lecture23 - Astronomy Picture of the Day Nebulae in the...

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Astronomy Picture of the Day Nebulae in the Cygnus region of the Milky Way
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The spectrum of starlight A star’s spectrum is close to a black-body curve, with absorption lines imprinted on it by elements in the star’s photosphere
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The spectral sequence: history In the late 1800s and early 1900s, the Harvard College Observatory employed women to perform measurements and compile data from photographic plates The spectral sequence used today comes from Annie Jump Cannon’s work
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The “Balmer Series” of spectral lines from hydrogen: Transitions between the n=2 level and higher energy levels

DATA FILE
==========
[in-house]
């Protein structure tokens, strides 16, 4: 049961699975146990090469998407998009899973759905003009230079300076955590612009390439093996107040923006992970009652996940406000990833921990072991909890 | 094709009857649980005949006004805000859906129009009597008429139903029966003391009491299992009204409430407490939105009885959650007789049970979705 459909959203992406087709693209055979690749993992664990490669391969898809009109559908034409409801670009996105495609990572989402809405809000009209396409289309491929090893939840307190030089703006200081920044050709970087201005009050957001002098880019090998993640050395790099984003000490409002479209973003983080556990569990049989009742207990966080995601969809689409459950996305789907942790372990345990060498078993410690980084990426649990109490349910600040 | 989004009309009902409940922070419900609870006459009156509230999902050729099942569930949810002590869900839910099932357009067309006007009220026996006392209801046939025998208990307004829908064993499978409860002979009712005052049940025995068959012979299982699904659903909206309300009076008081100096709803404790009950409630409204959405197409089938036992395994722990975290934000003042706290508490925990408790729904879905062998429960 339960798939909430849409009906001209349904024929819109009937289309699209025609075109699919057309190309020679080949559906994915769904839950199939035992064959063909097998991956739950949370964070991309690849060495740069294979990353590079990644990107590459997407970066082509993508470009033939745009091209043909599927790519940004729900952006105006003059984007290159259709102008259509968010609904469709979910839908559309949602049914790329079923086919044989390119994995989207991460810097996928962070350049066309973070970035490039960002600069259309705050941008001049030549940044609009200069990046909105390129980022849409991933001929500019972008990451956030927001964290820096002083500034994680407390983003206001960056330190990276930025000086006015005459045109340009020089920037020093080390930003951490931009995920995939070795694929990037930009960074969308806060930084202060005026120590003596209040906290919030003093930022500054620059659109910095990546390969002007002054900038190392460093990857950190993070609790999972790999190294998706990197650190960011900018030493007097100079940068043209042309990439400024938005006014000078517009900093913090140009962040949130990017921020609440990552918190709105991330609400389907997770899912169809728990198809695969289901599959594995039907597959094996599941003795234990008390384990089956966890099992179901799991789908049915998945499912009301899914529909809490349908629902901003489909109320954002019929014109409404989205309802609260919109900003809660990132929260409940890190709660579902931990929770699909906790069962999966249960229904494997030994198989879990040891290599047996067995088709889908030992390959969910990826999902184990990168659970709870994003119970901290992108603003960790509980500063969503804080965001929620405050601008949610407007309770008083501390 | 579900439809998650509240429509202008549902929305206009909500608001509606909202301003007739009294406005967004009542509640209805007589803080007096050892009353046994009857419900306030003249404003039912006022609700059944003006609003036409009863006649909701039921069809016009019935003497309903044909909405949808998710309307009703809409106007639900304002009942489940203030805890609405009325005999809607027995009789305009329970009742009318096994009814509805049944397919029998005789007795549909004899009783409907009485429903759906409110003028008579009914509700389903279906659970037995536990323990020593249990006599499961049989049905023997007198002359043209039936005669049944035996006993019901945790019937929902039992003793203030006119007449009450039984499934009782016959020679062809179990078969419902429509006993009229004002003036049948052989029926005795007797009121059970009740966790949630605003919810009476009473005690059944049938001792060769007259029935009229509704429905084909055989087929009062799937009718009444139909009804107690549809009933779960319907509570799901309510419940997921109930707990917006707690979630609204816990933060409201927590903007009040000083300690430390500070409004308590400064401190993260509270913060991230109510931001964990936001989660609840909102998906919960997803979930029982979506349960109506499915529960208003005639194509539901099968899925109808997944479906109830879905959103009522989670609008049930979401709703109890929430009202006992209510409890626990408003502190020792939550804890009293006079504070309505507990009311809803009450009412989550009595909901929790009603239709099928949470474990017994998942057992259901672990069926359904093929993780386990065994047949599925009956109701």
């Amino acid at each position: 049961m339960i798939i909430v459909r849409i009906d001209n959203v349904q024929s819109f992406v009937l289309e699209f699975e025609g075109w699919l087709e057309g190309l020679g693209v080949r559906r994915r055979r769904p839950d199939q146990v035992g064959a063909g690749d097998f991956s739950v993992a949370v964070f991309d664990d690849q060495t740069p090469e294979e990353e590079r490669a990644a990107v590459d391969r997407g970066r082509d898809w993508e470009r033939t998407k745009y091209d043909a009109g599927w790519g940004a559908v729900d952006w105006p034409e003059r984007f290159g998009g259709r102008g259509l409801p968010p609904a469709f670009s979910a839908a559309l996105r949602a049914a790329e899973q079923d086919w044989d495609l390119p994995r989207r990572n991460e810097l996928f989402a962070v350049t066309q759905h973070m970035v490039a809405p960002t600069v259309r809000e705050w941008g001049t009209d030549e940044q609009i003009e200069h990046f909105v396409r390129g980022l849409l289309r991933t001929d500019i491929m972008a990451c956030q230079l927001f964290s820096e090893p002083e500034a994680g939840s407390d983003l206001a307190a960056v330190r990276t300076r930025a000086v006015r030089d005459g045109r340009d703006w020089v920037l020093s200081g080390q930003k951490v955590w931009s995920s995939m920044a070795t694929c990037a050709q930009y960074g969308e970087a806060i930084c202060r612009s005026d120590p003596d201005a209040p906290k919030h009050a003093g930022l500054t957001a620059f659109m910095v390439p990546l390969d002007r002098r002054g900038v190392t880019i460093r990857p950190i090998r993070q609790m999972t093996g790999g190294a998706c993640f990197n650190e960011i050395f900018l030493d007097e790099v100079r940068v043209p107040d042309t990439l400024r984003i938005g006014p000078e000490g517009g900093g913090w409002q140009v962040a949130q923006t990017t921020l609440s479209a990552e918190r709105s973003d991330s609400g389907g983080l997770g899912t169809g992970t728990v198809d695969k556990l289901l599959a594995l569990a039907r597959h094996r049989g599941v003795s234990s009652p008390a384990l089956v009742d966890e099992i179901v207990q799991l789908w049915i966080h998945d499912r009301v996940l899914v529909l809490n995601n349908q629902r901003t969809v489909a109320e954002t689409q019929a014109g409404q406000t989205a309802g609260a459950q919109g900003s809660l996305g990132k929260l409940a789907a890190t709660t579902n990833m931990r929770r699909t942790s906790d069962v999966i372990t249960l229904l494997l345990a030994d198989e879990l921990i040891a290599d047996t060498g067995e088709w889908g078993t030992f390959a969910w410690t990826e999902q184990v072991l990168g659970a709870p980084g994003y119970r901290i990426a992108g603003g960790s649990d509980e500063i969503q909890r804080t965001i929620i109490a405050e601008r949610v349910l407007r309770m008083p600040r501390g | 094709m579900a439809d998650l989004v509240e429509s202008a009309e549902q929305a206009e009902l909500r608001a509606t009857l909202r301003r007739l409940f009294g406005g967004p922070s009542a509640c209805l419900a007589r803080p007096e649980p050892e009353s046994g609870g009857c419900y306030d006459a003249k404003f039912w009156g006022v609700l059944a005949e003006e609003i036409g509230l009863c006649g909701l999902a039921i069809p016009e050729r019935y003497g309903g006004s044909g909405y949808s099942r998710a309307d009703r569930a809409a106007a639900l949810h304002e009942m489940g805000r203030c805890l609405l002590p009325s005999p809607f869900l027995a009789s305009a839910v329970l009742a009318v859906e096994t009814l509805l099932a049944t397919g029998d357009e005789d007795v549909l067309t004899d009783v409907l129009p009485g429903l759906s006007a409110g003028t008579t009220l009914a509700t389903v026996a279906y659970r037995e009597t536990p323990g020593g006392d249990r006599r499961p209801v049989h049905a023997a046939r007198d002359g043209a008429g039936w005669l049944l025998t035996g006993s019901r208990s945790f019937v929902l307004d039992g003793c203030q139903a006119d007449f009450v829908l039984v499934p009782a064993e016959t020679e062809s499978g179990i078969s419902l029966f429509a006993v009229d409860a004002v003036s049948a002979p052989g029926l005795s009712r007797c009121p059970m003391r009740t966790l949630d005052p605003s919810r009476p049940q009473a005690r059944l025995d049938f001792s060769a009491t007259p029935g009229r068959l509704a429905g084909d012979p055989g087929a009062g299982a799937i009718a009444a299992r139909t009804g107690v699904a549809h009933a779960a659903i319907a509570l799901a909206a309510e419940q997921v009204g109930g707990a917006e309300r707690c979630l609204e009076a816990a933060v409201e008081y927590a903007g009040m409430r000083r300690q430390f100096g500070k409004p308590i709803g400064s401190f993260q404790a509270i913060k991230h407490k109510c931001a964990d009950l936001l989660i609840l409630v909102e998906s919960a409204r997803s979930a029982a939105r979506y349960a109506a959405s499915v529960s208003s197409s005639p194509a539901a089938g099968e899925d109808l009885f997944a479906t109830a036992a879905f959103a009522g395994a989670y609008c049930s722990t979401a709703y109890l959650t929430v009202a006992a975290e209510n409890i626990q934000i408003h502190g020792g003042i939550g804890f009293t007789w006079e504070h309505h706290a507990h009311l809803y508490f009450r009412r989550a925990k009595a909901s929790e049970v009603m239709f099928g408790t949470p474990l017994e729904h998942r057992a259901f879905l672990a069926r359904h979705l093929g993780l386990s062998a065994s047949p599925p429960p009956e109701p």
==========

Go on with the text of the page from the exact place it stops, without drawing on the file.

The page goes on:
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The spectral sequence: history Cannon sorted stars by the strength of their absorption lines from hydrogen (the Balmer series lines) Stars with the strongest hydrogen lines were “spectral type A”, next strongest were type “B”, etc. Some letters were eventually discarded from the sequence H α H β H γ H δ The Balmer series of Hydrogen
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The spectral sequence: history Cannon’s important discovery: the strength of the hydrogen lines depends on the star’s surface temperature Stars with temperature around 10,000 K have the strongest hydrogen lines H α H β H γ H δ The Balmer series of Hydrogen
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The spectral sequence: history The sequence was re-ordered as a sequence from hottest to
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This note was uploaded on 11/23/2010 for the course PHYSICS PHYSICS 20 taught by Professor Aaronbarth during the Winter '10 term at UC Irvine.

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lecture23 - Astronomy Picture of the Day Nebulae in the...

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